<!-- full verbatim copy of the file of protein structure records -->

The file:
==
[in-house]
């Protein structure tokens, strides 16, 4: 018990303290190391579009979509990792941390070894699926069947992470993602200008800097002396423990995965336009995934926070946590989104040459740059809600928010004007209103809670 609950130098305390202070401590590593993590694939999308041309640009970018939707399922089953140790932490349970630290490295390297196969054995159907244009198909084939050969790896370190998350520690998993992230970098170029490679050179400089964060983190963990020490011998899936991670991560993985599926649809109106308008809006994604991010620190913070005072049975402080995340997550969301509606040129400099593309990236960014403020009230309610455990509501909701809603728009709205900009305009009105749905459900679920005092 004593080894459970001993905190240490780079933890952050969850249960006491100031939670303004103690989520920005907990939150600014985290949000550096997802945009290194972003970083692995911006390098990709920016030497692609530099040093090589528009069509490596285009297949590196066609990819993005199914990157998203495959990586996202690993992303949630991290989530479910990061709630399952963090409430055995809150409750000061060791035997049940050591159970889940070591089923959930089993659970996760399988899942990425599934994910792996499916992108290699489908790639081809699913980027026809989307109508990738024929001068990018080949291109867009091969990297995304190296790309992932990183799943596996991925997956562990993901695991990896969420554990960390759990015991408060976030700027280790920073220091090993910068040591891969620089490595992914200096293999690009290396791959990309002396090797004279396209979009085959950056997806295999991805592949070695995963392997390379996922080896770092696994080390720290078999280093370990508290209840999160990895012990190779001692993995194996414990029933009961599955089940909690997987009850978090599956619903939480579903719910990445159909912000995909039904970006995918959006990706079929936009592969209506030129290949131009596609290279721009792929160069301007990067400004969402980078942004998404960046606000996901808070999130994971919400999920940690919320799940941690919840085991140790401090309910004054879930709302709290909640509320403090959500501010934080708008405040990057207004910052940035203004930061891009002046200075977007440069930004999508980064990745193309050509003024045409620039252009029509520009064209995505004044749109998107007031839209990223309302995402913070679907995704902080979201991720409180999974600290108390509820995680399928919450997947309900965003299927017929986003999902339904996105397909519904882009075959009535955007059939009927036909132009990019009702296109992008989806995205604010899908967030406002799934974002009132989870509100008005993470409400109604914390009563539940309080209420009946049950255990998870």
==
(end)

[in-house]
């Protein structure tokens, strides 16, 4: 018990303290190391579009979509990792941390070894699926069947992470993602200008800097002396423990995965336009995934926070946590989104040459740059809600928010004007209103809670 609950130098305390202070401590590593993590694939999308041309640009970018939707399922089953140790932490349970630290490295390297196969054995159907244009198909084939050969790896370190998350520690998993992230970098170029490679050179400089964060983190963990020490011998899936991670991560993985599926649809109106308008809006994604991010620190913070005072049975402080995340997550969301509606040129400099593309990236960014403020009230309610455990509501909701809603728009709205900009305009009105749905459900679920005092 004593080894459970001993905190240490780079933890952050969850249960006491100031939670303004103690989520920005907990939150600014985290949000550096997802945009290194972003970083692995911006390098990709920016030497692609530099040093090589528009069509490596285009297949590196066609990819993005199914990157998203495959990586996202690993992303949630991290989530479910990061709630399952963090409430055995809150409750000061060791035997049940050591159970889940070591089923959930089993659970996760399988899942990425599934994910792996499916992108290699489908790639081809699913980027026809989307109508990738024929001068990018080949291109867009091969990297995304190296790309992932990183799943596996991925997956562990993901695991990896969420554990960390759990015991408060976030700027280790920073220091090993910068040591891969620089490595992914200096293999690009290396791959990309002396090797004279396209979009085959950056997806295999991805592949070695995963392997390379996922080896770092696994080390720290078999280093370990508290209840999160990895012990190779001692993995194996414990029933009961599955089940909690997987009850978090599956619903939480579903719910990445159909912000995909039904970006995918959006990706079929936009592969209506030129290949131009596609290279721009792929160069301007990067400004969402980078942004998404960046606000996901808070999130994971919400999920940690919320799940941690919840085991140790401090309910004054879930709302709290909640509320403090959500501010934080708008405040990057207004910052940035203004930061891009002046200075977007440069930004999508980064990745193309050509003024045409620039252009029509520009064209995505004044749109998107007031839209990223309302995402913070679907995704902080979201991720409180999974600290108390509820995680399928919450997947309900965003299927017929986003999902339904996105397909519904882009075959009535955007059939009927036909132009990019009702296109992008989806995205604010899908967030406002799934974002009132989870509100008005993470409400109604914390009563539940309080209420009946049950255990998870």